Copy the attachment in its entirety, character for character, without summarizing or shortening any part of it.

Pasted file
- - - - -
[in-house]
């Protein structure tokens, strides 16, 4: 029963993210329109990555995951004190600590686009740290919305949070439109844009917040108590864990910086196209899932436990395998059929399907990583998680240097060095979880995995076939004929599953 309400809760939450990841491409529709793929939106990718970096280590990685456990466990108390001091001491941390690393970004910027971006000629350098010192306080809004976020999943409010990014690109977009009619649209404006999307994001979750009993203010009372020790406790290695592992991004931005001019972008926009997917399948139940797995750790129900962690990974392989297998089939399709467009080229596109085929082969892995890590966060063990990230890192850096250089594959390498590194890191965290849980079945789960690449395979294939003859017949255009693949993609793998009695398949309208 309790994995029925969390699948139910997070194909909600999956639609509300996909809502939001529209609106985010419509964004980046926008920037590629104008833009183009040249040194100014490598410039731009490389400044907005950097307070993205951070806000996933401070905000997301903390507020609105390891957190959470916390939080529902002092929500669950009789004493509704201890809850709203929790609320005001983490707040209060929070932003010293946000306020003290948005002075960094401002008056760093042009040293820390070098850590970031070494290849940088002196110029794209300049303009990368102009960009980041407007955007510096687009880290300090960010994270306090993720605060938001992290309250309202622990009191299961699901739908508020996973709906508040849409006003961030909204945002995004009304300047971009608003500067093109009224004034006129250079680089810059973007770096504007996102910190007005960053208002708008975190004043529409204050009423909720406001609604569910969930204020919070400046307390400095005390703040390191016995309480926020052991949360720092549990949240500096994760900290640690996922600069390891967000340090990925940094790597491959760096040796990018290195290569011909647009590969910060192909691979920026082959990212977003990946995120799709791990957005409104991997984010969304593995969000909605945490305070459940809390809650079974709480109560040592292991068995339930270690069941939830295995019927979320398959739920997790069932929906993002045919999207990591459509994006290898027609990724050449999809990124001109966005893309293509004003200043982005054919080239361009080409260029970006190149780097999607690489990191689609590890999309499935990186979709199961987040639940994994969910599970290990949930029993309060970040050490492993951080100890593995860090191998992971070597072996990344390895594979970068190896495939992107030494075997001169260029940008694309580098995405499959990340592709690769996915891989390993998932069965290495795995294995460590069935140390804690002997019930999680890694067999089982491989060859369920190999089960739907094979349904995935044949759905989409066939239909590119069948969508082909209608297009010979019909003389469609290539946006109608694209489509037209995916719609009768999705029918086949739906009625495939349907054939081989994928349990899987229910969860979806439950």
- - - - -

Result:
[in-house]
């Protein structure tokens, strides 16, 4: 029963993210329109990555995951004190600590686009740290919305949070439109844009917040108590864990910086196209899932436990395998059929399907990583998680240097060095979880995995076939004929599953 309400809760939450990841491409529709793929939106990718970096280590990685456990466990108390001091001491941390690393970004910027971006000629350098010192306080809004976020999943409010990014690109977009009619649209404006999307994001979750009993203010009372020790406790290695592992991004931005001019972008926009997917399948139940797995750790129900962690990974392989297998089939399709467009080229596109085929082969892995890590966060063990990230890192850096250089594959390498590194890191965290849980079945789960690449395979294939003859017949255009693949993609793998009695398949309208 309790994995029925969390699948139910997070194909909600999956639609509300996909809502939001529209609106985010419509964004980046926008920037590629104008833009183009040249040194100014490598410039731009490389400044907005950097307070993205951070806000996933401070905000997301903390507020609105390891957190959470916390939080529902002092929500669950009789004493509704201890809850709203929790609320005001983490707040209060929070932003010293946000306020003290948005002075960094401002008056760093042009040293820390070098850590970031070494290849940088002196110029794209300049303009990368102009960009980041407007955007510096687009880290300090960010994270306090993720605060938001992290309250309202622990009191299961699901739908508020996973709906508040849409006003961030909204945002995004009304300047971009608003500067093109009224004034006129250079680089810059973007770096504007996102910190007005960053208002708008975190004043529409204050009423909720406001609604569910969930204020919070400046307390400095005390703040390191016995309480926020052991949360720092549990949240500096994760900290640690996922600069390891967000340090990925940094790597491959760096040796990018290195290569011909647009590969910060192909691979920026082959990212977003990946995120799709791990957005409104991997984010969304593995969000909605945490305070459940809390809650079974709480109560040592292991068995339930270690069941939830295995019927979320398959739920997790069932929906993002045919999207990591459509994006290898027609990724050449999809990124001109966005893309293509004003200043982005054919080239361009080409260029970006190149780097999607690489990191689609590890999309499935990186979709199961987040639940994994969910599970290990949930029993309060970040050490492993951080100890593995860090191998992971070597072996990344390895594979970068190896495939992107030494075997001169260029940008694309580098995405499959990340592709690769996915891989390993998932069965290495795995294995460590069935140390804690002997019930999680890694067999089982491989060859369920190999089960739907094979349904995935044949759905989409066939239909590119069948969508082909209608297009010979019909003389469609290539946006109608694209489509037209995916719609009768999705029918086949739906009625495939349907054939081989994928349990899987229910969860979806439950």